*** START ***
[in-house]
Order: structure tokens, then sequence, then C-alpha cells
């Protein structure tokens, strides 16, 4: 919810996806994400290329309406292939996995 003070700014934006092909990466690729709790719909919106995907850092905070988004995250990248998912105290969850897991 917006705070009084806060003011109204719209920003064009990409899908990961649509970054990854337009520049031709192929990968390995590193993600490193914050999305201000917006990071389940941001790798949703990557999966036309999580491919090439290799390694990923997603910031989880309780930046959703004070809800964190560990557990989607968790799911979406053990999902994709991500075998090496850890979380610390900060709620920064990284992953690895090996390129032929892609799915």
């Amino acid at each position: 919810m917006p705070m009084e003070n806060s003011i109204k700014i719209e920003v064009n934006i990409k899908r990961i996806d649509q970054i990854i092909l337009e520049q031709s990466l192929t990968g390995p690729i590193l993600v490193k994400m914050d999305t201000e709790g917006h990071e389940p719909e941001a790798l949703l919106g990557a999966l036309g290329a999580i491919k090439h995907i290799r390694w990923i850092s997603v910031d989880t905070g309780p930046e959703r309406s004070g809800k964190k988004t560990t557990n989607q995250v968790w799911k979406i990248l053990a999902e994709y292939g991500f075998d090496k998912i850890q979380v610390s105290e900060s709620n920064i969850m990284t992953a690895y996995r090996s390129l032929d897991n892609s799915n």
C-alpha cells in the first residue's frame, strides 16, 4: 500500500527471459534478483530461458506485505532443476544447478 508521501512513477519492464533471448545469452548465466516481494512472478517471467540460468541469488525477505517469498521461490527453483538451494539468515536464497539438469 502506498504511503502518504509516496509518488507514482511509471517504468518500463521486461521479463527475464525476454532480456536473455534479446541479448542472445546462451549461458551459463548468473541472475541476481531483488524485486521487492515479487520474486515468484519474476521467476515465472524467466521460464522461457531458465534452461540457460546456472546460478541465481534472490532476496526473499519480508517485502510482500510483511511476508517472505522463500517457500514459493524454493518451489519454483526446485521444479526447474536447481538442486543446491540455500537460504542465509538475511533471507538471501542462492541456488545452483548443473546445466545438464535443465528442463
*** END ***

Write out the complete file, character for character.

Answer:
[in-house]
Order: structure tokens, then sequence, then C-alpha cells
């Protein structure tokens, strides 16, 4: 919810996806994400290329309406292939996995 003070700014934006092909990466690729709790719909919106995907850092905070988004995250990248998912105290969850897991 917006705070009084806060003011109204719209920003064009990409899908990961649509970054990854337009520049031709192929990968390995590193993600490193914050999305201000917006990071389940941001790798949703990557999966036309999580491919090439290799390694990923997603910031989880309780930046959703004070809800964190560990557990989607968790799911979406053990999902994709991500075998090496850890979380610390900060709620920064990284992953690895090996390129032929892609799915």
């Amino acid at each position: 919810m917006p705070m009084e003070n806060s003011i109204k700014i719209e920003v064009n934006i990409k899908r990961i996806d649509q970054i990854i092909l337009e520049q031709s990466l192929t990968g390995p690729i590193l993600v490193k994400m914050d999305t201000e709790g917006h990071e389940p719909e941001a790798l949703l919106g990557a999966l036309g290329a999580i491919k090439h995907i290799r390694w990923i850092s997603v910031d989880t905070g309780p930046e959703r309406s004070g809800k964190k988004t560990t557990n989607q995250v968790w799911k979406i990248l053990a999902e994709y292939g991500f075998d090496k998912i850890q979380v610390s105290e900060s709620n920064i969850m990284t992953a690895y996995r090996s390129l032929d897991n892609s799915n």
C-alpha cells in the first residue's frame, strides 16, 4: 500500500527471459534478483530461458506485505532443476544447478 508521501512513477519492464533471448545469452548465466516481494512472478517471467540460468541469488525477505517469498521461490527453483538451494539468515536464497539438469 502506498504511503502518504509516496509518488507514482511509471517504468518500463521486461521479463527475464525476454532480456536473455534479446541479448542472445546462451549461458551459463548468473541472475541476481531483488524485486521487492515479487520474486515468484519474476521467476515465472524467466521460464522461457531458465534452461540457460546456472546460478541465481534472490532476496526473499519480508517485502510482500510483511511476508517472505522463500517457500514459493524454493518451489519454483526446485521444479526447474536447481538442486543446491540455500537460504542465509538475511533471507538471501542462492541456488545452483548443473546445466545438464535443465528442463